|26th September 2012, 08:10 PM||#1|
Join Date: Sep 2008
Location: Bavaria, Germany - the center of 15th and 16th century gunmaking
14th-15th c.: How Powder and Ball etc. Were Kept Before Powder Flasks Appeared
As both additional and preliminary notes to my thread on earliest trapezoid powder flasks of the 16th c.,
I would like to post the few earliest sources of period artwork depicting vessels like bags, belt pouches, ammunition chests (Zeugtruhen) and late 15th-early 16th c. powder horns.
Again, this is a subject nobody has cared to do research in so far.
The earliest known dated illustrated sources seems to be as late as the 1480's. Unfortunately, we do not know how arquebusiers carried their ammunition on them for about 100 years before. They must have used some kind of leather bags or pouches though which must have been logically equiped with compartments for powder, balls and wadding - plus some early sort of powder measure for one round.
By the early 16th c., depictions of powder horns, bandoliers and flasks have become quite frequent; such small accouterments did not seem important enough to illustrate during the 14th and 15th centuries although they must have been in use.
Remember: clothes did not have pockets before ca. 1600!
The earliest devices to go and carry ammunition and small accouterments, such as wadding or cleaning tools, seem to have been leather bags and pouches, either worn on the belt or around the shoulder. Early-16th c. arquebusiers are also frequently shown to carry leather 'purses' which actually were belt bags and contained a lot of small compartments, accomplishing manifold purposes and helping the soldier carry all those little things of importance - including ammuntion and tools for his arquebus. In many cases, an additional powder horn and shoulder bandolier with powder measures for each round can be identified.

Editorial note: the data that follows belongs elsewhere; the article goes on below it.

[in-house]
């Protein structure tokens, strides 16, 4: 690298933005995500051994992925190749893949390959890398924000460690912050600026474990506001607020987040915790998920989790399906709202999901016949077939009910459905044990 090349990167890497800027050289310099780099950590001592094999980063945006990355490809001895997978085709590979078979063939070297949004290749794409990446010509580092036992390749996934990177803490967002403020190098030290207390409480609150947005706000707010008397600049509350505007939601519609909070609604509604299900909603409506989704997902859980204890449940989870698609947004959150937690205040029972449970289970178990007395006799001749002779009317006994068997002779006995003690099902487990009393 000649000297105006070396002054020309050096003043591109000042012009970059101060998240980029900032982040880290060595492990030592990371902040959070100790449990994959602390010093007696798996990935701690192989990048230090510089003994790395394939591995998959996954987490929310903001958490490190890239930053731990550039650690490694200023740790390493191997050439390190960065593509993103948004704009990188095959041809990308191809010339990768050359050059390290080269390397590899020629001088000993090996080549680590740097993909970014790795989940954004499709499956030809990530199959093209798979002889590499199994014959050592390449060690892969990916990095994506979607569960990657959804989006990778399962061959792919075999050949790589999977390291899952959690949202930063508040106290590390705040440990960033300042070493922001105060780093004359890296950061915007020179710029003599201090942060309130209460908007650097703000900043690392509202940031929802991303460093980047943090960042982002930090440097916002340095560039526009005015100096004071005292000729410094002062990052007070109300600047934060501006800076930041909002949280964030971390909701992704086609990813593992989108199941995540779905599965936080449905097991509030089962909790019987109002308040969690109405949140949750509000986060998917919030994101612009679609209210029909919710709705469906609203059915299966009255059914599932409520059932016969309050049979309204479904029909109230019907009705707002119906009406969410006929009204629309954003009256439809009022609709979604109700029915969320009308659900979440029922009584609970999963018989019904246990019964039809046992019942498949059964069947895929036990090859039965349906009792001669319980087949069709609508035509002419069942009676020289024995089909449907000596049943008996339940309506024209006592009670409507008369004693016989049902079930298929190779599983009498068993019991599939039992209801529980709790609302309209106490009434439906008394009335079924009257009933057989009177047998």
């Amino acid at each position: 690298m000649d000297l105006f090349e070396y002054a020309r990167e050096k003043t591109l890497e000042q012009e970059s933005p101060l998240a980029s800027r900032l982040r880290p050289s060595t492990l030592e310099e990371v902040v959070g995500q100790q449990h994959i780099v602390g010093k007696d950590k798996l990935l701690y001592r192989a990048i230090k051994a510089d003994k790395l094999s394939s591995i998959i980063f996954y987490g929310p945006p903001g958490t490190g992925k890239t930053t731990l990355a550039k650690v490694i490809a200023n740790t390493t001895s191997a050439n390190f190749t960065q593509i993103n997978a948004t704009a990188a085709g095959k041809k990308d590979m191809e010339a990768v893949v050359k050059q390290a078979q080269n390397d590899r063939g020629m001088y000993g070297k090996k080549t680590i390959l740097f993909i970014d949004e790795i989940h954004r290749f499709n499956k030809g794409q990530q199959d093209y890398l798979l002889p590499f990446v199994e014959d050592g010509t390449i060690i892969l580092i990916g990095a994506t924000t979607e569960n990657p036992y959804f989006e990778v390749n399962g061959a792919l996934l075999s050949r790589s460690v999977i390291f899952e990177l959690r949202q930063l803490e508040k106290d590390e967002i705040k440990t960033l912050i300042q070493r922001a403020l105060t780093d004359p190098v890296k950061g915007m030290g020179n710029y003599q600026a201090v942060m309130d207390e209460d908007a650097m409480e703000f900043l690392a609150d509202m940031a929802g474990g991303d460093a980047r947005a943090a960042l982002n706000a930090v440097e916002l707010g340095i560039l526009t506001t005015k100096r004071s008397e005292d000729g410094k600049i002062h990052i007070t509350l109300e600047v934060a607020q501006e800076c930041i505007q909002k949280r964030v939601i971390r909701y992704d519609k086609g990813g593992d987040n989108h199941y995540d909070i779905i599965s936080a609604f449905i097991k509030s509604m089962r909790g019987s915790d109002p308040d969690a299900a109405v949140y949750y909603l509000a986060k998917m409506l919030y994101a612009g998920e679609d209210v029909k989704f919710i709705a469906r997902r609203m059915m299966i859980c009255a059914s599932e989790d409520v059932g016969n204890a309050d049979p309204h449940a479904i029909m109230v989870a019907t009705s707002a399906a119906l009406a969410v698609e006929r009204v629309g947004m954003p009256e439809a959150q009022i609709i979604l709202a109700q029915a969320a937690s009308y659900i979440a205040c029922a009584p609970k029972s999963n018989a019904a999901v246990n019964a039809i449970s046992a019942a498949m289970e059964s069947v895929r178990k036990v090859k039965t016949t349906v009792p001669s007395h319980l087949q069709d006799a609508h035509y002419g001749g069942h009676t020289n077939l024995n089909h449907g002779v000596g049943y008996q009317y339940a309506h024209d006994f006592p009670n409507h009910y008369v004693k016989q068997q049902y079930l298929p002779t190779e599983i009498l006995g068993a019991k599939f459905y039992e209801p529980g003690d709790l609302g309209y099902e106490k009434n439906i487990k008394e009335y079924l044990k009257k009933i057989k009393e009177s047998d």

Powder horns are recorded from the 1480's to the 1530's when flasks - either wooden and trapezoid or wooden and round, as well as of staghorn (antlers) - seem to have taken over.
Interesting enough, powder horns saw a late 18th c. revival as scrimshaw horns in the U.S. colonies.
Attachments, from top to bottom, showing excerpts from
- the Swiss Berne Chronicle, 1483, by Diebold Schilling
- the Lower Bavarian Landshut Armory Inventory (Zeughausinventar), 1485, by Ullrich Beßnitzer (small wooden powder measures, the predecessors of bandoliers!)
- the Tyrolean Maximilian Armory Inventories (Maximilianische Zeugbücher), 1495-1515
- Hans Schäufelein, The Triumphal Procession of the Emperor Maximlian I, ca. 1513
- a North German watercolor of ca. 1515-20, in the Museum of the Fürstentum Lüneburg
- the Löffelholz ms, Nuremberg, ca. 1525-30, depicting a shooting range with an ammunition chest and powder measures and - in color - all the many arquebusier's accouterments!
- the Battle of Pavia, 1525, in a painting by Ruprecht Heller in the National Museum Stockholm, and a series of Brussels tapestries in the Museo di Capodimonte, Naples
- The Battle of Alesia, Bavaria, 1533, by Melchior Feselen
- Nuremberg Landsknecht woodcuts of the 1530's
- a Swiss Landsknecht watercolor by Johann v. Schwarzenberg, 1530's-40, Kantonsbil. Appenzell, CM ms. 13, 54r
Last edited by Matchlock : 26th September 2012 at 11:58 PM.
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